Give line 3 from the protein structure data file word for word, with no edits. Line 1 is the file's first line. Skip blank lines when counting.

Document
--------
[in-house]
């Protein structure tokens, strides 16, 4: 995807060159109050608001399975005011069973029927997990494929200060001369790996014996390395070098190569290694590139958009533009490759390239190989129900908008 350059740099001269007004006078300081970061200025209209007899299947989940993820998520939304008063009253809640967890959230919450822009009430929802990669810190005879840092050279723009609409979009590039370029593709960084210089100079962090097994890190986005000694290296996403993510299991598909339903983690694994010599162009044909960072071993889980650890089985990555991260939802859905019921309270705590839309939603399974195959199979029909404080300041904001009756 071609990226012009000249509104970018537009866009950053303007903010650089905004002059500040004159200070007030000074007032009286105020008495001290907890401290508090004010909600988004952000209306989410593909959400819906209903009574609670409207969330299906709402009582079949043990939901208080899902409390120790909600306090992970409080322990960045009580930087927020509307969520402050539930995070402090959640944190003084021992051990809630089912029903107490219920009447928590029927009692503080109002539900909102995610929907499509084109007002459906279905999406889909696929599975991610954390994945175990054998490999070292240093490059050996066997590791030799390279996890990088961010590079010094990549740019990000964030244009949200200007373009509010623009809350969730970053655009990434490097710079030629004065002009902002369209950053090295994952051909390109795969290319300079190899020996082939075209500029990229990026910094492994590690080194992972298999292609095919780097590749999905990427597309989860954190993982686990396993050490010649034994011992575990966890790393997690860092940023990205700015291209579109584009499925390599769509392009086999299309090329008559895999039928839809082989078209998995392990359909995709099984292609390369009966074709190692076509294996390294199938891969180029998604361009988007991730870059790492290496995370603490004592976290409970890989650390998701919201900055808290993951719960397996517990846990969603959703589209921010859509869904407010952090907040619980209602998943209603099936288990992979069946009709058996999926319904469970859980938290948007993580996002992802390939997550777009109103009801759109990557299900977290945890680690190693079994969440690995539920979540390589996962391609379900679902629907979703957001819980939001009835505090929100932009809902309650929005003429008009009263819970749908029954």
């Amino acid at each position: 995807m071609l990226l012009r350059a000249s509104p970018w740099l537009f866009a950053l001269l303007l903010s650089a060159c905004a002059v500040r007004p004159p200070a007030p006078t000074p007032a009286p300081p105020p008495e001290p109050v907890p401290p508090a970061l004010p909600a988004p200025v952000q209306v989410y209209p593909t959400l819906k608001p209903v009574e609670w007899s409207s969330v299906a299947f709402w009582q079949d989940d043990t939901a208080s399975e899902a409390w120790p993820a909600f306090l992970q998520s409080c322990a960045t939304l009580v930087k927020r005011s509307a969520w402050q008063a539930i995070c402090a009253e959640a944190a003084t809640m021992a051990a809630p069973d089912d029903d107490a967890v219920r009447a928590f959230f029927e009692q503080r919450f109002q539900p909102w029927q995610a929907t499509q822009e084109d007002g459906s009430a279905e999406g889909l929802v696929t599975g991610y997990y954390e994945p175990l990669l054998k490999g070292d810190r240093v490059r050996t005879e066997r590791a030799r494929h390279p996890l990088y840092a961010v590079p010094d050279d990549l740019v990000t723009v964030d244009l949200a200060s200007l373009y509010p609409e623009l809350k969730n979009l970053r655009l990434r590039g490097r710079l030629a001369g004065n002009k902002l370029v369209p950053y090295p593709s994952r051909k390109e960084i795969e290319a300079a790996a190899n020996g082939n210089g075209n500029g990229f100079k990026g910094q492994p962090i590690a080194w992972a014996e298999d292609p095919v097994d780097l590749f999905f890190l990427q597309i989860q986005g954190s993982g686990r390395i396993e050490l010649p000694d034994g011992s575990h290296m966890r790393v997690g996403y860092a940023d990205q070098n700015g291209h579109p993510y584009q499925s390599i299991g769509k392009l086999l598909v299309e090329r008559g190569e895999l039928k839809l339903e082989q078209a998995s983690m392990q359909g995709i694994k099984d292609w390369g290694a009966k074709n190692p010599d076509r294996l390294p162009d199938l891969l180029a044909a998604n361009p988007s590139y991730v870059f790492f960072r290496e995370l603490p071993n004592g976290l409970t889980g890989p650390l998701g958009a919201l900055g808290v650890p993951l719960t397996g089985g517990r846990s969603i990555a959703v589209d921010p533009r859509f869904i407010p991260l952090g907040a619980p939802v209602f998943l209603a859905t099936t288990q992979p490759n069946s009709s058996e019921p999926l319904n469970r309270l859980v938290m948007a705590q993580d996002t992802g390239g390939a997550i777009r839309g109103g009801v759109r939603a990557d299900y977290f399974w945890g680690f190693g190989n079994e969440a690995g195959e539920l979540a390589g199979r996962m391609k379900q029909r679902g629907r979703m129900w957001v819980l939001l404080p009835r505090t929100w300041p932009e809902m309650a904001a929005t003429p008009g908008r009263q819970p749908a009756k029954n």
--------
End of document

């Amino acid at each position: 995807m071609l990226l012009r350059a000249s509104p970018w740099l537009f866009a950053l001269l303007l903010s650089a060159c905004a002059v500040r007004p004159p200070a007030p006078t000074p007032a009286p300081p105020p008495e001290p109050v907890p401290p508090a970061l004010p909600a988004p200025v952000q209306v989410y209209p593909t959400l819906k608001p209903v009574e609670w007899s409207s969330v299906a299947f709402w009582q079949d989940d043990t939901a208080s399975e899902a409390w120790p993820a909600f306090l992970q998520s409080c322990a960045t939304l009580v930087k927020r005011s509307a969520w402050q008063a539930i995070c402090a009253e959640a944190a003084t809640m021992a051990a809630p069973d089912d029903d107490a967890v219920r009447a928590f959230f029927e009692q503080r919450f109002q539900p909102w029927q995610a929907t499509q822009e084109d007002g459906s009430a279905e999406g889909l929802v696929t599975g991610y997990y954390e994945p175990l990669l054998k490999g070292d810190r240093v490059r050996t005879e066997r590791a030799r494929h390279p996890l990088y840092a961010v590079p010094d050279d990549l740019v990000t723009v964030d244009l949200a200060s200007l373009y509010p609409e623009l809350k969730n979009l970053r655009l990434r590039g490097r710079l030629a001369g004065n002009k902002l370029v369209p950053y090295p593709s994952r051909k390109e960084i795969e290319a300079a790996a190899n020996g082939n210089g075209n500029g990229f100079k990026g910094q492994p962090i590690a080194w992972a014996e298999d292609p095919v097994d780097l590749f999905f890190l990427q597309i989860q986005g954190s993982g686990r390395i396993e050490l010649p000694d034994g011992s575990h290296m966890r790393v997690g996403y860092a940023d990205q070098n700015g291209h579109p993510y584009q499925s390599i299991g769509k392009l086999l598909v299309e090329r008559g190569e895999l039928k839809l339903e082989q078209a998995s983690m392990q359909g995709i694994k099984d292609w390369g290694a009966k074709n190692p010599d076509r294996l390294p162009d199938l891969l180029a044909a998604n361009p988007s590139y991730v870059f790492f960072r290496e995370l603490p071993n004592g976290l409970t889980g890989p650390l998701g958009a919201l900055g808290v650890p993951l719960t397996g089985g517990r846990s969603i990555a959703v589209d921010p533009r859509f869904i407010p991260l952090g907040a619980p939802v209602f998943l209603a859905t099936t288990q992979p490759n069946s009709s058996e019921p999926l319904n469970r309270l859980v938290m948007a705590q993580d996002t992802g390239g390939a997550i777009r839309g109103g009801v759109r939603a990557d299900y977290f399974w945890g680690f190693g190989n079994e969440a690995g195959e539920l979540a390589g199979r996962m391609k379900q029909r679902g629907r979703m129900w957001v819980l939001l404080p009835r505090t929100w300041p932009e809902m309650a904001a929005t003429p008009g908008r009263q819970p749908a009756k029954n």